I don't read deep theology books. I also don't read the popular 'it' books in Christian circles. Too much buzz about a book and I dig my heels in, determined not to succumb to the hype. Thus, I have never read The Prayer of Jabez, The Purpose Driven Life or The Shack. I haven't read Velvet Elvis, Sex God or Blue Like Jazz. I've also never read anything by Joel Osteen, but that might have more to do with the fact that he has too many teeth gleaming from the cover of his books.
This book is not deep. If it doesn't become clear from her preface, the opening sentence of "Monkeys make me nervous" should give you a hint, one that is further confirmed by Evans' description of using apologetics in fourth grade to defend the existence of Santa Claus
And yet, this book IS deep because in a voice that is both witty and intelligent Evans tells the story of how she began to question the very fabric of all she had been taught, to go beneath the surface apologetics, the pat Christian answers, the formulas, the guilt trips and really wrestle with the deeper questions.
What happens to people who die without ever hearing of Jesus?
What happens to faith if we accept the premise of evolution? Does it have to fall apart?
What is the Biblical worldview and are we supposed to be living it?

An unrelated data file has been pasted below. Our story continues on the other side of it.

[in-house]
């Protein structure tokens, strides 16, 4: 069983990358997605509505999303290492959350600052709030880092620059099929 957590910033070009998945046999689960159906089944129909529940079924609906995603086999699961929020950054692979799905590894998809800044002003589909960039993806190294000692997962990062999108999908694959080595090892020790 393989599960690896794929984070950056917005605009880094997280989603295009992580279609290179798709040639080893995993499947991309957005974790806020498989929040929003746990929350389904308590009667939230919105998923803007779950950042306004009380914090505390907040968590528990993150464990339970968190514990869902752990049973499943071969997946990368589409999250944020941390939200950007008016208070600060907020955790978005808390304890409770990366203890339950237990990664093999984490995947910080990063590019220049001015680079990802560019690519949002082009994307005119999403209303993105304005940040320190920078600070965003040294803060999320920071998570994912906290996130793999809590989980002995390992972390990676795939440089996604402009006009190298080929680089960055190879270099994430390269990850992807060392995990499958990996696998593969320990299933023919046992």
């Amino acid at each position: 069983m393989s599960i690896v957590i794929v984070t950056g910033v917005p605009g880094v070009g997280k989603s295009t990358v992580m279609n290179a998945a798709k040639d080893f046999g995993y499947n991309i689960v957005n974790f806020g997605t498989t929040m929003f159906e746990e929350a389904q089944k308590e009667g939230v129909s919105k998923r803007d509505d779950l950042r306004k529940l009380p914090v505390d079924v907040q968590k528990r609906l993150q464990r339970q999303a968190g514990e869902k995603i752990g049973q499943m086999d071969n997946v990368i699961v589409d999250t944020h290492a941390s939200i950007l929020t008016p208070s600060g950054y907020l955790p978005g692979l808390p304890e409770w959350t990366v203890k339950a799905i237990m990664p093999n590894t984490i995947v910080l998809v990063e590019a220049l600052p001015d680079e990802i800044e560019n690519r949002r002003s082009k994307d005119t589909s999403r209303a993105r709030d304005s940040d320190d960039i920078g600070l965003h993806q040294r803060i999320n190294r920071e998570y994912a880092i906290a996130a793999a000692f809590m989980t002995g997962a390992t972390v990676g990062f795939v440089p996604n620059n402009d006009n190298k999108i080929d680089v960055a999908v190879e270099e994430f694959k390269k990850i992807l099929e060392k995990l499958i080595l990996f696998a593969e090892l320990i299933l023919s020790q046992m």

Are apologetics the best way to evangelize?
The beauty of this book is that I felt that in many ways her story was MY story. Raised in the certainty of 'the way things are', shattered on the rocky ground of a world that contained questions my upbringing couldn't answer. Taught that there is a right and a wrong for every situation; skirt length, political party, self-expression, career choice, church denomination. The list was endless then and it seems to keep getting longer. I have run aground on some of those questions and I still struggle with finding the answers.
This book will not give you answers. If you want a deep, learned discourse this book is probably not for you. If you want to be told that x or y is right or wrong, this book will leave you frustrated. You may even throw it against a wall or declare Evans a heretic. What this book will do is give you the freedom to ask the questions. It will point you in the right direction, give you a gentle nudge and then leave you to work it out with God.
I suppose if I gained anything from Evolving in Monkey Town (beyond that nudge to keep asking questions) it was confirmation of just why I do not gel with the idea of apologetics. It was a reminder that people want to see Christ living in us; that arguing has rarely, if ever, led anyone to the knowledge of a God who loves them. It was a conviction that having a string of 'Best Christian Attitude' awards is not enough if I don't have love. Read this book at your peril, it may turn some of your preconceived notions on their heads. Ultimately, that is a good thing.